Vizio smart TVs watch you while you're watching them. What's the deal?

Technically Incorrect: It emerged this week that Vizio's new "Smart Interactivity" feature tracks your viewing habits and passes them on to advertisers. What's more, the feature is on by default.

Chris Matyszczyk
3 min read

Technically Incorrect offers a slightly twisted take on the tech that's taken over our lives.

Smart Interactivity is automatically switched on to your viewing behavior.


One day, you'll be watching "The Bachelor" and a voice will come through the screen reminding you to buy tissues and Pepto-Bismol.

However, we're still not quite at the point where we want our whole lives to be personalized, aka spied upon.

So when a TV manufacturer decides to track our viewing habits and then pass that information on to advertisers, you might expect a frisson of fulmination.

Vizio is the latest to undergo scrutiny about such intrusive technology.

Vizio's smart TVs are very, very smart. The sort of smart that makes some people wince. As Pro Publica reported earlier this week, it has recently acquired a "Smart Interactivity" feature that watches what you're watching and offers that information to advertisers.

On its website, Irvine, California-based Vizio says it can "intelligently recognize linear television and other content shown on the screen and in the future may display accompanying interactive features such as bonus features related to the content you are viewing, the ability to vote in polls, or advertisements that match your interests."

It's a relief that your viewing can be intelligently, and not stupidly, recognized.

This all might remind you of a brouhaha in February involving Samsung. In that one, Samsung admitted its smart TVs might record your deep living room conversations. However, you had to switch on the voice recognition system to let your TV do that. With Vizio, its tracking is automatic, as the feature is on by default. (Astonishingly, there are twice as many steps to turn the feature off as there are to turn it on again.)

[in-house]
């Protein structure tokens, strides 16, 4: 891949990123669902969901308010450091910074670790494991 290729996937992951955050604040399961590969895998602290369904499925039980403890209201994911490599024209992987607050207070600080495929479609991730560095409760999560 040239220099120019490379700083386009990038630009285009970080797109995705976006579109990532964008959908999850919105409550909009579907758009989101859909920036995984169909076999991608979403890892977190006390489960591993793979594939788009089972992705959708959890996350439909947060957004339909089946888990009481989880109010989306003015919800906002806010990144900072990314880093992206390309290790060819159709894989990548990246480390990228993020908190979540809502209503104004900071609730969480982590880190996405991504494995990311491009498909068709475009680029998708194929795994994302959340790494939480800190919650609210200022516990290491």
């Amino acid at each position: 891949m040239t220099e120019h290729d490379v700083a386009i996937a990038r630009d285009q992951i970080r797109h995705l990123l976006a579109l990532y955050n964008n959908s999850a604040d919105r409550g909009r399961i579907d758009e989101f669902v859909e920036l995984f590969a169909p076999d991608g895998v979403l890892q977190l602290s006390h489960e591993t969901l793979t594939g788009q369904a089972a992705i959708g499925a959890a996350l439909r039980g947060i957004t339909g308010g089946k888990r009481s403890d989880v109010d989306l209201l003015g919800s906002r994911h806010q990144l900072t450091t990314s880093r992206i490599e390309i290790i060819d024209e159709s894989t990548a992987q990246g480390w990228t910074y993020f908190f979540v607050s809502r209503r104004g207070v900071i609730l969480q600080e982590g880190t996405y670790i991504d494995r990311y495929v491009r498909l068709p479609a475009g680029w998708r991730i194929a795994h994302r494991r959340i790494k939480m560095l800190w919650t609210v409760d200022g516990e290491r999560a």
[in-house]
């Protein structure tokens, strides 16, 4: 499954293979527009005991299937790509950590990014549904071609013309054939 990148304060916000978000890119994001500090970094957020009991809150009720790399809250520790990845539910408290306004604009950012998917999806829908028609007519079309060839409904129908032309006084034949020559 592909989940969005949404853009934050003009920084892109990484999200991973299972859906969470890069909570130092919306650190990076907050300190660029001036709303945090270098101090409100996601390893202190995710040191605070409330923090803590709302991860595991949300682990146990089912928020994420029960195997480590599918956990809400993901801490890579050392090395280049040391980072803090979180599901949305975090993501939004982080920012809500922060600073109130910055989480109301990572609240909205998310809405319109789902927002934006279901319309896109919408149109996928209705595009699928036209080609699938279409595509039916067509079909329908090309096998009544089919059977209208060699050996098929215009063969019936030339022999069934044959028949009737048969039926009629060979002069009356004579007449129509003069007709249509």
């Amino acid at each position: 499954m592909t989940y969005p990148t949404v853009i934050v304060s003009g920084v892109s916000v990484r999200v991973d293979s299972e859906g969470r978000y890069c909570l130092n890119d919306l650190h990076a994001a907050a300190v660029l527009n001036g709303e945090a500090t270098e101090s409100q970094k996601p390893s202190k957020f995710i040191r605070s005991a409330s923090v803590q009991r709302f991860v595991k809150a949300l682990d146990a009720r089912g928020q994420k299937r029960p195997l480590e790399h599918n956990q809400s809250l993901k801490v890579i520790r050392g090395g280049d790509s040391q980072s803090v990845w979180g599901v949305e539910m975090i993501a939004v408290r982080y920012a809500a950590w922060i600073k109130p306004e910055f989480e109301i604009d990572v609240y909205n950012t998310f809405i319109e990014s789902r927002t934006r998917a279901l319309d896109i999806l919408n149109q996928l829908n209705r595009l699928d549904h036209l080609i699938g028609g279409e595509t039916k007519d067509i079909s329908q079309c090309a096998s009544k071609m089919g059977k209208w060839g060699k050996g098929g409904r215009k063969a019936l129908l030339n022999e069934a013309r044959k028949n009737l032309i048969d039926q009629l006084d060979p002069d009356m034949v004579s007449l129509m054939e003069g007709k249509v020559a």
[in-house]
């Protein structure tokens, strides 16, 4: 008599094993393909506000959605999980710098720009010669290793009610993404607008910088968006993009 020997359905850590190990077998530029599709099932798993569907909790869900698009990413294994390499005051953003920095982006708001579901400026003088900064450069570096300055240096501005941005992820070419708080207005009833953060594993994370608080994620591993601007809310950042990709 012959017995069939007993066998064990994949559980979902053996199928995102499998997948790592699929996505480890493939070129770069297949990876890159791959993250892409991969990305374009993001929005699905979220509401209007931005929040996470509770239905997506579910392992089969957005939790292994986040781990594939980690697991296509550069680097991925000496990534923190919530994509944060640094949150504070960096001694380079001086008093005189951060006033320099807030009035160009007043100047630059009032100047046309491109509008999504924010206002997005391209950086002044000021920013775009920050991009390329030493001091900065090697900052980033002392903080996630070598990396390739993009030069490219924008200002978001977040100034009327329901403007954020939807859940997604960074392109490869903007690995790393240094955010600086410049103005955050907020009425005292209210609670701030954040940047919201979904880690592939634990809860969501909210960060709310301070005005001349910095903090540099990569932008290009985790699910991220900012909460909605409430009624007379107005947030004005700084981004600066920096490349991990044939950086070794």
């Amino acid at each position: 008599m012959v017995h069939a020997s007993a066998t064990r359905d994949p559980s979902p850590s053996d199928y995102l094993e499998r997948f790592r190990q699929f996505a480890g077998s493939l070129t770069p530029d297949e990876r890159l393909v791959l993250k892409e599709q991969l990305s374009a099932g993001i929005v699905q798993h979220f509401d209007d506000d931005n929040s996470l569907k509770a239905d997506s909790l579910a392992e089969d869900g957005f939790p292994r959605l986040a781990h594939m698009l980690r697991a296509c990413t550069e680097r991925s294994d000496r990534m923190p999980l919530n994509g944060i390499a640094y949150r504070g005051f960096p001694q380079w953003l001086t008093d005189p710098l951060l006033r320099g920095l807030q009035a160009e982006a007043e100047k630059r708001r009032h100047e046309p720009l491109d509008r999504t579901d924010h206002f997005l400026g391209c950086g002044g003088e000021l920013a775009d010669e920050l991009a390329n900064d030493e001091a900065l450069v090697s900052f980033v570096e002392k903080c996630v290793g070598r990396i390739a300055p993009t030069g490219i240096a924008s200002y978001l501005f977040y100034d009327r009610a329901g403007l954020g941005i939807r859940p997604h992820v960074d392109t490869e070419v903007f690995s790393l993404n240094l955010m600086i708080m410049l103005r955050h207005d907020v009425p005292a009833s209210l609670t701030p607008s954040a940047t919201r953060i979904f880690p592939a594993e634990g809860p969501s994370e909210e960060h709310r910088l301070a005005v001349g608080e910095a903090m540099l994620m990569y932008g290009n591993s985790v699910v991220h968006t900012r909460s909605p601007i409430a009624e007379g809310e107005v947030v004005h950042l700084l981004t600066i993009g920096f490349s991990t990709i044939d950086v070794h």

The Vizio system tracks not only traditional TV viewing but also the watching of programs streamed over the Internet. It connects your viewing habits with your IP address, a numerical identifier that's assigned to each device on a computer network and that lets gadgets communicate by swapping data.

The company explains in its privacy policy that "beginning October 31, 2015, Vizio will use Viewing Data together with your IP address and other Non-Personal Information in order to inform third party selection and delivery of targeted and re-targeted advertisements." The policy also says that any company that receives Vizio data "may combine this information with other information about devices associated with that IP address."

"Non-Personal Information" has a neutral, legalistic tone, but one concern is that advertisers will be able to associate Vizio's data with, for example, your phone number or email address. Last year, "60 Minutes" discussed how an IP address can be combined with other online identifiers to figure out who someone is. And data on your viewing habits could be matched with other data, such as activity passed on by apps you use or websites you visit, to create a detailed picture of who you are. (Disclosure: CBS, home of "60 Minutes," is CNET's parent company.)

So why did Vizio make the Smart Interactivity feature opt-out? And how much, if anything, might it charge advertisers for viewing information?

Pro Publica noted that "In an October filing for an initial public offering, Vizio touted its ability to provide 'highly specific viewing behavior data on a massive scale with great accuracy.'"

Vizio didn't respond to my request for comment.

The company's TVs generally receive good reviews from my colleague David Katzmeier . They seem to offer very good value. But is Vizio trying to squeeze too much value out of customers' viewing habits?

If the only benefit to viewers is "bonus features related to the content you are viewing, the ability to vote in polls, or advertisements that match your interests," who is really benefiting here?